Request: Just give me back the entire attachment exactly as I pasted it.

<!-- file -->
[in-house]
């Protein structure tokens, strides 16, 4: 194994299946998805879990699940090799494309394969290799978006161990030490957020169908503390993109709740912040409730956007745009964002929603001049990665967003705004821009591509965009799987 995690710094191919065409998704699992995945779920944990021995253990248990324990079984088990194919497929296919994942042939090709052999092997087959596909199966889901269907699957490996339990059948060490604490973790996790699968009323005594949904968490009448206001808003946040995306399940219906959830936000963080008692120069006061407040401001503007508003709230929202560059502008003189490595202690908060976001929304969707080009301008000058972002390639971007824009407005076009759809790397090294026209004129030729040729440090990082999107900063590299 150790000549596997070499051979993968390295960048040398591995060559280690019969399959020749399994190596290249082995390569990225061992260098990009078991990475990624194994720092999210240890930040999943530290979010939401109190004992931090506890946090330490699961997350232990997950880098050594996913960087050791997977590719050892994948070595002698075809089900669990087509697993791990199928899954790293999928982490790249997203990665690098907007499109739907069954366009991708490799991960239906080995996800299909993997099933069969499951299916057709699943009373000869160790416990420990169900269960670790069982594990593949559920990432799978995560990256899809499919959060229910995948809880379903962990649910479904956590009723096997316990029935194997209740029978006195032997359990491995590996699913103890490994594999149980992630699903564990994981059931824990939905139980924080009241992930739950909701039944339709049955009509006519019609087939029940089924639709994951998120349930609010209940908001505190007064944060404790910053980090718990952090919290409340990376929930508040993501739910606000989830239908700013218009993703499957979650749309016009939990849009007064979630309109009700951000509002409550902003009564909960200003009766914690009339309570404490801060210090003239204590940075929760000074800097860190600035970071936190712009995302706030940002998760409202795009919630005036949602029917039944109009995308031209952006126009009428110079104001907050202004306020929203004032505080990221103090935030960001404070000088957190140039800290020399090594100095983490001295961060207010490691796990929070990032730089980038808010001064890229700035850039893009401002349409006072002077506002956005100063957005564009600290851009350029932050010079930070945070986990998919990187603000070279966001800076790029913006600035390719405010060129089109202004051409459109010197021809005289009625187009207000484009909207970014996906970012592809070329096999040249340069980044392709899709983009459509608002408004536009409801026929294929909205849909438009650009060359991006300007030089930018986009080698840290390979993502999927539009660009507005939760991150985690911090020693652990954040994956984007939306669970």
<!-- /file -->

[in-house]
């Protein structure tokens, strides 16, 4: 194994299946998805879990699940090799494309394969290799978006161990030490957020169908503390993109709740912040409730956007745009964002929603001049990665967003705004821009591509965009799987 995690710094191919065409998704699992995945779920944990021995253990248990324990079984088990194919497929296919994942042939090709052999092997087959596909199966889901269907699957490996339990059948060490604490973790996790699968009323005594949904968490009448206001808003946040995306399940219906959830936000963080008692120069006061407040401001503007508003709230929202560059502008003189490595202690908060976001929304969707080009301008000058972002390639971007824009407005076009759809790397090294026209004129030729040729440090990082999107900063590299 150790000549596997070499051979993968390295960048040398591995060559280690019969399959020749399994190596290249082995390569990225061992260098990009078991990475990624194994720092999210240890930040999943530290979010939401109190004992931090506890946090330490699961997350232990997950880098050594996913960087050791997977590719050892994948070595002698075809089900669990087509697993791990199928899954790293999928982490790249997203990665690098907007499109739907069954366009991708490799991960239906080995996800299909993997099933069969499951299916057709699943009373000869160790416990420990169900269960670790069982594990593949559920990432799978995560990256899809499919959060229910995948809880379903962990649910479904956590009723096997316990029935194997209740029978006195032997359990491995590996699913103890490994594999149980992630699903564990994981059931824990939905139980924080009241992930739950909701039944339709049955009509006519019609087939029940089924639709994951998120349930609010209940908001505190007064944060404790910053980090718990952090919290409340990376929930508040993501739910606000989830239908700013218009993703499957979650749309016009939990849009007064979630309109009700951000509002409550902003009564909960200003009766914690009339309570404490801060210090003239204590940075929760000074800097860190600035970071936190712009995302706030940002998760409202795009919630005036949602029917039944109009995308031209952006126009009428110079104001907050202004306020929203004032505080990221103090935030960001404070000088957190140039800290020399090594100095983490001295961060207010490691796990929070990032730089980038808010001064890229700035850039893009401002349409006072002077506002956005100063957005564009600290851009350029932050010079930070945070986990998919990187603000070279966001800076790029913006600035390719405010060129089109202004051409459109010197021809005289009625187009207000484009909207970014996906970012592809070329096999040249340069980044392709899709983009459509608002408004536009409801026929294929909205849909438009650009060359991006300007030089930018986009080698840290390979993502999927539009660009507005939760991150985690911090020693652990954040994956984007939306669970």